Newsletter #144 – Who’s Working in Tennessee? (Part 2 of 2)Posted: September 9, 2014
The August 2014 Center for Immigration Studies (CIS) analysis can tell you who isn’t working in Tennessee. Their conclusion based on the same data the federal government uses to determine labor market participation shows that the jobs in Tennessee are going to legal and illegal immigrants:
“Tennessee’s working-age immigrant population grew 176 percent from 2000 to 2014, one of the highest of any state in the nation. Yet the number of natives working in 2014 was actually lower in 2000.”
With Chamber of Commerce support for both amnesty and refugee resettlement, this should come as no surprise.
Bridge Refugee Services is a refugee resettlement agency in Knoxville. It partners with Church World Services (CWS), one of the nine national resettlement organizations. A volunteer refugee advocacy group has posted the complaints they received about Bridge’s treatment of refugees. One post addresses four reported worksite injuries in over eight months that the refugees claimed Bridge did not help them address. The volunteer that works with the refugees opined that the “agency even sided with the temporary employment agency that placed the refugees, and is more concerned about keeping up their employment placements than they are with the refugees’ welfare.”
In the federal resettlement contracting business, employment numbers are very important, however illusory they may be, as exposed by a former Bridge Refugee Service caseworker. Despite any reported problems, Bridge continues to receive federal grant money. The last publicly available report in 2010 shows $902,445 in taxpayer funds.
“We come for the jobs”
So says Mohamed-Shukri Hassan, a Somali refugee who was resettled in Tennessee. After working for the TN Immigrant & Refugee Rights Coalition (TIRRC) and CAIR-Hamas promoting American Center for Outreach (ACO), Hassan now works as the Program Director for the TN American Muslim Advisory Council (AMAC). All three organizations stress non-assimilation in favor of multicultural accommodations.
Shukri also served on the board of NICE (Nashville International Center for Empowerment), an organization that started out just assisting refugees with government money but which grew into a full-fledged refugee resettlement agency. NICE’s new status brought much more public money into its accounts. In 2013 it received over $800,000 in taxpayer money to fund its operations. Representatives from Dell and Toshiba also serve on NICE’s board.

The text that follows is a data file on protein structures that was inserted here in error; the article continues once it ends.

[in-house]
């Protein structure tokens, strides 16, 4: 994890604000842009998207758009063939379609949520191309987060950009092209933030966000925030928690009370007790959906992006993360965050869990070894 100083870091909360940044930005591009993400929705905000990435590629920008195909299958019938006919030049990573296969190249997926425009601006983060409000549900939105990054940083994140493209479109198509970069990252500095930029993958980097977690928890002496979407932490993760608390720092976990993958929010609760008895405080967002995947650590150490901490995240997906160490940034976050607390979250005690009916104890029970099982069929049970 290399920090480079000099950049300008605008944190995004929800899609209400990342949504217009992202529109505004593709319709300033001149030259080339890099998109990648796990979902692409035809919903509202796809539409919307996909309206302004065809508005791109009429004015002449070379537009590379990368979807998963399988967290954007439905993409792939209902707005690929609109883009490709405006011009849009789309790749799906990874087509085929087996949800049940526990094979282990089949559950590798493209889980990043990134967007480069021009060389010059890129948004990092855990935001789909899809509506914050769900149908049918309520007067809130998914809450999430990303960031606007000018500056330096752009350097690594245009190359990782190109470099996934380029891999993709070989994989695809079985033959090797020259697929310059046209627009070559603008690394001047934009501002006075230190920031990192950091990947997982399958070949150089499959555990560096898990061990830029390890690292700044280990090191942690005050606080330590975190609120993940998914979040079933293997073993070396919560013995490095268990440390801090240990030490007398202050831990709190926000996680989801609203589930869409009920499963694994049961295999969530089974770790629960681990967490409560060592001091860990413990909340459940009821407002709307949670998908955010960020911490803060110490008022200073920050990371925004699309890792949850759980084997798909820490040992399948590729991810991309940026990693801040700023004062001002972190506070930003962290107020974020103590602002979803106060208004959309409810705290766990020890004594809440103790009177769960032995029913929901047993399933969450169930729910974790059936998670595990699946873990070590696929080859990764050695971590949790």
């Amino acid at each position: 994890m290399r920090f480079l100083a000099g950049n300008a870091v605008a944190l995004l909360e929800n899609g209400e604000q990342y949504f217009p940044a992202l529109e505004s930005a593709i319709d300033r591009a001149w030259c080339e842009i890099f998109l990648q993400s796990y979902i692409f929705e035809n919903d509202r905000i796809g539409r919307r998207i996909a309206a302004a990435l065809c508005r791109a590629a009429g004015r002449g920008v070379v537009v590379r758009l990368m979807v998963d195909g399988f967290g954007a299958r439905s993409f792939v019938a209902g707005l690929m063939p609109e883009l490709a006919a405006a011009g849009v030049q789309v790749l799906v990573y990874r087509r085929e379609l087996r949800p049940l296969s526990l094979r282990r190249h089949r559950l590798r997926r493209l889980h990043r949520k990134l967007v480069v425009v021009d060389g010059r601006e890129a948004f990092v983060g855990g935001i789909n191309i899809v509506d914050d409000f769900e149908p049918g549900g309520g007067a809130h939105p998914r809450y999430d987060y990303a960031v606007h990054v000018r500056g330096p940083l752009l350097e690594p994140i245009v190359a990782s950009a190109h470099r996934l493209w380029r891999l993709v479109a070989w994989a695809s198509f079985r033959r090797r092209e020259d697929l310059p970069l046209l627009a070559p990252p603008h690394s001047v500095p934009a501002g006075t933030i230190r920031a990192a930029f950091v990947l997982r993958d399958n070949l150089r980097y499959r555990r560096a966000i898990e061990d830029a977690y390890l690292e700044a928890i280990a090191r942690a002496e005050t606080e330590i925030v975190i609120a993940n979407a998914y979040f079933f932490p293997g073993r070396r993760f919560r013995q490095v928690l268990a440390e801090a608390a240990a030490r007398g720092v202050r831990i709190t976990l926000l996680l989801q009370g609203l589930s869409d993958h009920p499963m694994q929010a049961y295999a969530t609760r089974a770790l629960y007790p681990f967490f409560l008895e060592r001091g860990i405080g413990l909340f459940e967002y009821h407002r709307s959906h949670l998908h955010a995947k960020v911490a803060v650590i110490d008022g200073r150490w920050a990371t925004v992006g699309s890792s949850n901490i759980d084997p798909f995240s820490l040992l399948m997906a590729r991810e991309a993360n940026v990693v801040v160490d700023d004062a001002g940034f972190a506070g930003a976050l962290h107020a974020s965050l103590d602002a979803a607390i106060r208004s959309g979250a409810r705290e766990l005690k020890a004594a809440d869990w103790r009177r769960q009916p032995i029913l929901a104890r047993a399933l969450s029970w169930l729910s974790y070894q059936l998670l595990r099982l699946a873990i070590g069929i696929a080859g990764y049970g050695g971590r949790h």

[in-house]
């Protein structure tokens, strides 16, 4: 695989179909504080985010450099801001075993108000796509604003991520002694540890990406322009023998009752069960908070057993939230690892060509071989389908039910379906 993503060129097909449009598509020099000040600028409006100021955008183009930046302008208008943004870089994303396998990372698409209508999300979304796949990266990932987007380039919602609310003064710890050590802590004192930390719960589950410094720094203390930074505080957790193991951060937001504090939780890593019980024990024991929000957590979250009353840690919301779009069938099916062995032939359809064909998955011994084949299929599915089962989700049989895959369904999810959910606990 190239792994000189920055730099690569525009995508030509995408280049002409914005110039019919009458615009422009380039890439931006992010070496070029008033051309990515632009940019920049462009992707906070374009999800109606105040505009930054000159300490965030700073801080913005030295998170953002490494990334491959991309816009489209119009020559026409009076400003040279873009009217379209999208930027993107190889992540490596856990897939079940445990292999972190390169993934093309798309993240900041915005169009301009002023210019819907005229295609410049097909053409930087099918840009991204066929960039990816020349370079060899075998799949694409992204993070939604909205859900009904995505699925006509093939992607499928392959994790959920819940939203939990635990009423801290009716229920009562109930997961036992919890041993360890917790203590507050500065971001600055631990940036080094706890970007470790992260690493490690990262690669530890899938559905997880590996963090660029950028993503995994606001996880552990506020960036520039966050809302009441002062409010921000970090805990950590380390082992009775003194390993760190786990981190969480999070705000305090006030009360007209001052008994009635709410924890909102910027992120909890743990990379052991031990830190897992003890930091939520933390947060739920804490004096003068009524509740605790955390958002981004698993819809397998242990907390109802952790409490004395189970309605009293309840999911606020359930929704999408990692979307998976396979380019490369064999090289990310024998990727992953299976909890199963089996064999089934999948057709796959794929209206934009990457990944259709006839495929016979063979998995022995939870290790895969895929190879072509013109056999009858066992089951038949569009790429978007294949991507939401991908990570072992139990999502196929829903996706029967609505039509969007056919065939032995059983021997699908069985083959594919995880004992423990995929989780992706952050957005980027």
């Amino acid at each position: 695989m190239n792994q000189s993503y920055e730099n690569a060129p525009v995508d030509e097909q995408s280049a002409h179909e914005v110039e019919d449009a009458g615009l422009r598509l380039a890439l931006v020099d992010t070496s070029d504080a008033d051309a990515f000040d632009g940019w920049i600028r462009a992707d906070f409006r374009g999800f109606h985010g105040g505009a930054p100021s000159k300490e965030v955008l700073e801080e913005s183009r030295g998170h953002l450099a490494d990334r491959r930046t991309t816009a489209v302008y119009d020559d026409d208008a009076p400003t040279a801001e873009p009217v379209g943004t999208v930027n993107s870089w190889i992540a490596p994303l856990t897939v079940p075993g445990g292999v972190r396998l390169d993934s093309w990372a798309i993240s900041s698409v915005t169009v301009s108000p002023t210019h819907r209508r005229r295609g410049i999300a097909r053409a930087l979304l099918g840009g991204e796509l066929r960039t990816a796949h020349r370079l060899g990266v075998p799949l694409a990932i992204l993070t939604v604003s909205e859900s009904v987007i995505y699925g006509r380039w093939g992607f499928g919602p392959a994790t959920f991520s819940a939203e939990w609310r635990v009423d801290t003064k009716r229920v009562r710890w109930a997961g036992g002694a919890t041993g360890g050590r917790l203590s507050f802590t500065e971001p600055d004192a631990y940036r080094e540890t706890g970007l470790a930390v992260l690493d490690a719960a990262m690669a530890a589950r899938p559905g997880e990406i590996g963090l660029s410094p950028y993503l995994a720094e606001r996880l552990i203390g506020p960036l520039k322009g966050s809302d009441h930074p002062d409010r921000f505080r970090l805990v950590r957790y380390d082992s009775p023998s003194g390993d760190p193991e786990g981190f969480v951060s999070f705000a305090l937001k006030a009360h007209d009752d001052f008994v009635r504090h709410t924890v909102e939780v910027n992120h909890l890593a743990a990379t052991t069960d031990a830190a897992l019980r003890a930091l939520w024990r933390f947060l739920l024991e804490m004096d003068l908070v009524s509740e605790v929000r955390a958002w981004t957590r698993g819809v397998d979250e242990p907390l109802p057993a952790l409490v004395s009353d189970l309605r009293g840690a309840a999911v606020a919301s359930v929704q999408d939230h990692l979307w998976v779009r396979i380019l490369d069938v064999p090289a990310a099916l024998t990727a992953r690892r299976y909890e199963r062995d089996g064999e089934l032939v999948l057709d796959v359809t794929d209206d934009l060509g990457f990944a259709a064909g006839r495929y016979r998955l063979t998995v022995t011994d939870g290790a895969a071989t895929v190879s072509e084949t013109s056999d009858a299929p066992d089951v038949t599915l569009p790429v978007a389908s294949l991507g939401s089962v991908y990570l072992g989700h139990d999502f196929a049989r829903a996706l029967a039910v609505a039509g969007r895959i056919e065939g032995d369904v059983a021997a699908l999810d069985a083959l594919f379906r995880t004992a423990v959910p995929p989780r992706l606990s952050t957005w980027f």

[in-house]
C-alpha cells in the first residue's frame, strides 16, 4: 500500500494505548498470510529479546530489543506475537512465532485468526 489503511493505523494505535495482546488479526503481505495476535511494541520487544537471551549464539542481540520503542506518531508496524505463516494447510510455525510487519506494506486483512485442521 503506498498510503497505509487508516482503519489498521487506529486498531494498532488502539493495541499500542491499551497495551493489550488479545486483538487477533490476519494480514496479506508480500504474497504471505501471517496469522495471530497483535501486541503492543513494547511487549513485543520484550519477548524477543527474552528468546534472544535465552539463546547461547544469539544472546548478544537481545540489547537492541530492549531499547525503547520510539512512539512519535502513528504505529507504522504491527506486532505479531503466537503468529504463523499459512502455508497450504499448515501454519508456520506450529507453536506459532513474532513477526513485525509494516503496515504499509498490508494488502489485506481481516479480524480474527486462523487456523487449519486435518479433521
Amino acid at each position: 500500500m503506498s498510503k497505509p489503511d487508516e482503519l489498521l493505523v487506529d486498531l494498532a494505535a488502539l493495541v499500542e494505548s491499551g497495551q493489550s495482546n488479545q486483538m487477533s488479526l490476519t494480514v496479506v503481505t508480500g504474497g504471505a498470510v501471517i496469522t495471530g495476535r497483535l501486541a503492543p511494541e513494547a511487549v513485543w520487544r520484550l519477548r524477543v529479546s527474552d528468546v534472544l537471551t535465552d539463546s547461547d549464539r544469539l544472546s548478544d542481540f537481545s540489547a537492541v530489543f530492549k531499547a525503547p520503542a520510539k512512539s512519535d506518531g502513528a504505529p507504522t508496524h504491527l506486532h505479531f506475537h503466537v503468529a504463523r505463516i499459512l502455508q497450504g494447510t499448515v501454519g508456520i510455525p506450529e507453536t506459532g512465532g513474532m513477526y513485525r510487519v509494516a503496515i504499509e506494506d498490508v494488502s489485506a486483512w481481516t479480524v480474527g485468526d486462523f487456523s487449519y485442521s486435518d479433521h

And not to be left out, Will Alexander, Sen. Lamar Alexander’s son who is now the chief of staff of Gov. Haslam’s Department of Economic and Community Development, has also served on NICE’s board. Crony is as crony does.
One stream of NICE’s public money comes under the heading of the “Match Grant” program. This program allows public money to flow into resettlement agencies by matching public dollars with cash and in-kind donations for which the agency sets the dollar value of the donated goods. This particular program is supposed to offer an alternative to cash welfare.
The U.S. Office of Refugee Resettlement places such a high premium on shifting refugee healthcare costs to states, that its FY2013 Match Grant written guidelines advises resettlement agencies to use vouchers if necessary to avoid having weekly cash payments that make refugee clients income ineligible for food stamps and Medicaid.
Flower Foods: has Bridge Refugee Services knocked on their door?
In March, 2014, Governor Haslam and ECD Commissioner Bill Hagerty announced the opening of Flower Foods bakery operation in Knox County. (see detailed announcement here.)
Food processing and manufacturing plants seem to be a popular source of jobs for refugees. Tysons Foods is known to be a big supporter of refugee labor. In fact, Tyson’s HR Manager was a board member of CRIT (Center for Refugees and Immigrants of TN, an organization with an “interesting” history.)
Knoxville’s Flower Foods can look closer to home to find refugee employees. In fact, they can look in-house to John Swale, Director of Outsourced Services. Swale serves on the Board of Directors of the International Association for Refugees (IAFR) based in Minnesota. He also served for 10 years as a Field Director for Refugee and Ethnic Minority Ministries.
Companies more like Flower Foods such as Creative Snack also looks to Church World Service to “find its employees.” CWS is the same resettlement organization that partners with Bridge in Knoxville and Chattanooga.
Diane’s Desserts in Minnesota offers an instructive object lesson for Flower Foods. In 2012 resettled refugee Somali workers at Diane’s Desserts in Le Center, Minnesota, walked off the job to protest a new company policy about skirt length which was issued after a worker’s long skirt got caught in machinery. Even though the female workers could still cover their legs with pants, it was unacceptable to the Somali workers.
Predictably, CAIR-Hamas stepped in to help the workers that quit their jobs file complaints with the Equal Employment Opportunity Commission. Accommodating religious demands like dress and prayer time are just some of the trade-offs crony capitalists have to make for cheap labor.
So, are you wondering who’s working in Tennessee?